Eastern region: natural gas consumption was driven by the large consuming regions of Dnipropetrovsk, Kharkiv, Donetsk, Zaporizhia, Sumy and Luhansk. Due to the high level of industrialisation, natural gas is a decisive type of fuel for chemical and fertiliser production, steel and metal processing as well as the mining industries in these cities. Therefore, annual natural gas consumption in the eastern region has been somewhat higher than in other regions. The severe decline in demand was due to political and economic tensions, especially in Luhansk and Donetsk. Natural gas consumption in these regions decreased by 80.0% and 61.0% respectively in the period between 2013 and 2015. In the other eastern regions, the decrease in natural gas consumption was mainly caused by the higher natural gas tariffs for households and industrial consumers as well as the overall industrial slowdown caused by macroeconomic conditions (high inflation rate and economic tensions). Therefore overall natural gas demand in the eastern region decreased by 39% between 2013 and 2015. Central region: Compared to 2013, natural gas demand in 2015 fell by 11.73% (- 1.49 bcm) which was a modest decrease compared to the eastern region. In this region the main consumers of natural gas are households and district heating companies, thus the main reason for the fall in demand can be attributed to the higher natural gas tariffs (by almost 280%). Western region: Nine smaller regions belong to the western region, where natural gas consumption decreased by more than 14.0% (-1.2 bcm). Similarly to the central region, this was mainly due to the increased natural gas tariff, which affected households and district heating companies the most. Southern region: Natural gas demand declined from 5.9 bcm/year to 4.4 bcm/year in the period between 2013 and 2015 due to the situation in the Crimea and to a lesser extent the industrial slowdown. There was an overall slowdown in each southern county except for Odessa, where demand for natural gas increased by almost 13% (0.3 bcm) between 2013 and 2015. This can be explained by the intensification of the Odessa Port plant activities in fertiliser and other industrial segments, which have been able to compensate for the reduced household gas consumption. 2.2.2 Natural gas demand in period 2015-2035 KPMG assumes overall natural gas consumption will decrease by CAGR 0.3% between 2015 and 2035 (for more details see section 2.2) in line with the following influencing factors: - Effect of energy efficiency increase: natural gas consumption of district heating, power generation, industrial, transport, commercial and public sectors will decrease. 16 © 2017 KPMG Advisory Ltd. All rights reserved.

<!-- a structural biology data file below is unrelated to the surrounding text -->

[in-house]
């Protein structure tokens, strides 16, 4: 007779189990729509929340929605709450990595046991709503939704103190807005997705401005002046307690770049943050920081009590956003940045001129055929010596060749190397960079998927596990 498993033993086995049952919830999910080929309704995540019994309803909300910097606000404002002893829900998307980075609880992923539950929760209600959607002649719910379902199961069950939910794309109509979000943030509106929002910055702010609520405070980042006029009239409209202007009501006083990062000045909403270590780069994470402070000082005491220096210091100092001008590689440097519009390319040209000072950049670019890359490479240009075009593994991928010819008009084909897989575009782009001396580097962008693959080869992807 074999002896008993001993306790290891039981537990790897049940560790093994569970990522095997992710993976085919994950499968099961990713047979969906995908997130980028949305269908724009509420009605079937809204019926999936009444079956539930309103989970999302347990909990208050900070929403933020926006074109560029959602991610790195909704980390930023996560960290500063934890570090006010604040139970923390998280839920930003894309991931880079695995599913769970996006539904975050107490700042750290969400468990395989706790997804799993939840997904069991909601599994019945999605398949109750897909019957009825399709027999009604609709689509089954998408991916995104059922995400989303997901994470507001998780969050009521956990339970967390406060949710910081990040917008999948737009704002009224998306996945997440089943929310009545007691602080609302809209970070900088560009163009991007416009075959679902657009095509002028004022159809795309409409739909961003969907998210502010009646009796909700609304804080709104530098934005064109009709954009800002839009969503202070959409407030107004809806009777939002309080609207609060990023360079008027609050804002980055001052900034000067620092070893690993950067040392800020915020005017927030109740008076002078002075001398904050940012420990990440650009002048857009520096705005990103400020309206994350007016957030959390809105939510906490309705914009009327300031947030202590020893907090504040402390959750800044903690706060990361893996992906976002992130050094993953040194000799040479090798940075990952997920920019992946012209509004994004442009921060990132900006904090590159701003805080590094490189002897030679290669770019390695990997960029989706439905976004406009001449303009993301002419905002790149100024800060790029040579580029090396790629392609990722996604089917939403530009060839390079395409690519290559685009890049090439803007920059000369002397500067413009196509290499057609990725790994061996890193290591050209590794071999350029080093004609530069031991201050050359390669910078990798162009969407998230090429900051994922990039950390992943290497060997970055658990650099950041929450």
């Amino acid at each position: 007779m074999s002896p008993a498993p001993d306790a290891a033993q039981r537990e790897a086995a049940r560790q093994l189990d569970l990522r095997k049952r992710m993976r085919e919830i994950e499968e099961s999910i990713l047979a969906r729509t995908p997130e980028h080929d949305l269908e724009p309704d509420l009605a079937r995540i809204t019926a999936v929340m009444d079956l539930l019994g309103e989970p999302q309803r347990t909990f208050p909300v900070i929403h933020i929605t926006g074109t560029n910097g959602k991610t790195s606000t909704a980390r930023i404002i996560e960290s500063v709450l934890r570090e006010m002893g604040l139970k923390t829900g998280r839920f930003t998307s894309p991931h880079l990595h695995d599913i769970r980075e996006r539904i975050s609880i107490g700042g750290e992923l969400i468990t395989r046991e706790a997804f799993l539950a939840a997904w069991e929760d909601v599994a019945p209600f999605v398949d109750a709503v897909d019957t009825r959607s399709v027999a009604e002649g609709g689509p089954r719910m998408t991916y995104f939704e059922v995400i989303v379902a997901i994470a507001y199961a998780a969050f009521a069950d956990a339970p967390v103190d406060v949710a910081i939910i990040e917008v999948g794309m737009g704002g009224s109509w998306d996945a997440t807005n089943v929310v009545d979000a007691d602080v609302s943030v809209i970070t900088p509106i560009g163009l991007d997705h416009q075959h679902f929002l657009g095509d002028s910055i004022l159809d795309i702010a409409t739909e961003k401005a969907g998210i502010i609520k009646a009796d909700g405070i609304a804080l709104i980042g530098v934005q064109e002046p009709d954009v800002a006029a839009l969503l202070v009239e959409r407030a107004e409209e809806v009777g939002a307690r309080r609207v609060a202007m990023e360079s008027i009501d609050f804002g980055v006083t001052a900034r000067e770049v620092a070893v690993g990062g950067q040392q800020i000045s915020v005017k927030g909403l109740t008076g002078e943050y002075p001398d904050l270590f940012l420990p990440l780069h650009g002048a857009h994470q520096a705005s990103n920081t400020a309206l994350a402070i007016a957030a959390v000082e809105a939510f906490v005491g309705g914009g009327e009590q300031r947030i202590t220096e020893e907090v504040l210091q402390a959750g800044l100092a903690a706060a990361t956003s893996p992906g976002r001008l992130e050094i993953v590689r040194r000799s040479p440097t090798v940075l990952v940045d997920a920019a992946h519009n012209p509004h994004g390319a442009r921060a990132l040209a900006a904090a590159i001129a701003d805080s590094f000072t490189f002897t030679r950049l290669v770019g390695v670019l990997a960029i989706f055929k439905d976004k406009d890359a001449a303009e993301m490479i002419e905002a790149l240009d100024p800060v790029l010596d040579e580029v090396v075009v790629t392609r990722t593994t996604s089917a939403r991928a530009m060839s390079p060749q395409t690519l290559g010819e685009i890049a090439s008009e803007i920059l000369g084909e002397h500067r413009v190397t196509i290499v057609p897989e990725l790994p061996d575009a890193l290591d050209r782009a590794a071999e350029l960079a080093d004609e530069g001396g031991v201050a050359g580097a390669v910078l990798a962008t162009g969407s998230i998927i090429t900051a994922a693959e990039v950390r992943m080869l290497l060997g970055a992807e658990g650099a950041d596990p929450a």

- Population decrease: natural gas consumption will decline in the district heating and residential sectors. - GDP growth: will have a positive influence on natural gas consumption in all sectors, except for residential and “not accounted for natural gas”. - Other factors considered in decreasing natural gas consumption: housing insulations (by -0.037 bcm) and switch towards alternative fuels (biomass and biofuels). 2.3 Natural gas supply Natural gas supply (bcm) 55.8 53.2 53.7 49.1 20.0 (36%) 20.1 20.2 (38%) (38%) 40.7 21.5 -0.3% (44%) 36.4 35.8 35.3 34.7 34.1 20.4 (50%) 19.9 19.5 19.2 18.8 18.4 (55%) (54%) (54%) (54%) (54%) 35.7 32.7 (64%) 33.1 (62%) (61%) 25.5 0.0 0.0 0.0 0.0 (52%) 15.2 6.2 (37%) (17%) 16.3 16.1 15.9 15.7 10.3 (46%) (46%) (46%) (46%) 5.1 (28%) 0.8 2.1 (13%) 0.0 0.0 (1%) (4%) (0%) (0%) 2010 2011 2012 2013 2014 2015 20201 2025 2030 2035 Natural gas production Net-imports from Russia Net-imports from the EU Source: KPMG forecast and estimation based on Ukrstat Statistical Dashboard (2016); Gas flow at entry and exit points of Ukrainian GTS in 2009-2015 (bcm), Naftogaz (2015), Available at: http://www.naftogaz.com/files/Activities/Gas-flow- via-Ukraine-2015.pdf (1) Assumption of no natural gas net imports from Russia is based on current trends (2016), on the increased capacities from the EU and based on the agreement with Gazprom on natural gas consumption, which was not extended. 2.3.1 Natural gas supply and transit in period 2010-2015 In the period between 2010 and 2015 natural gas supply decreased by CAGR 8.2% in line with the decreasing natural gas demand. Net imports from Russia and the EU The share of Russian net imports displayed the highest decrease in the period between 2010 and 2015 (by CAGR -29.5%), mainly due to the lower natural gas demand and Ukraine’s import diversification policy. 17 © 2017 KPMG Advisory Ltd. All rights reserved.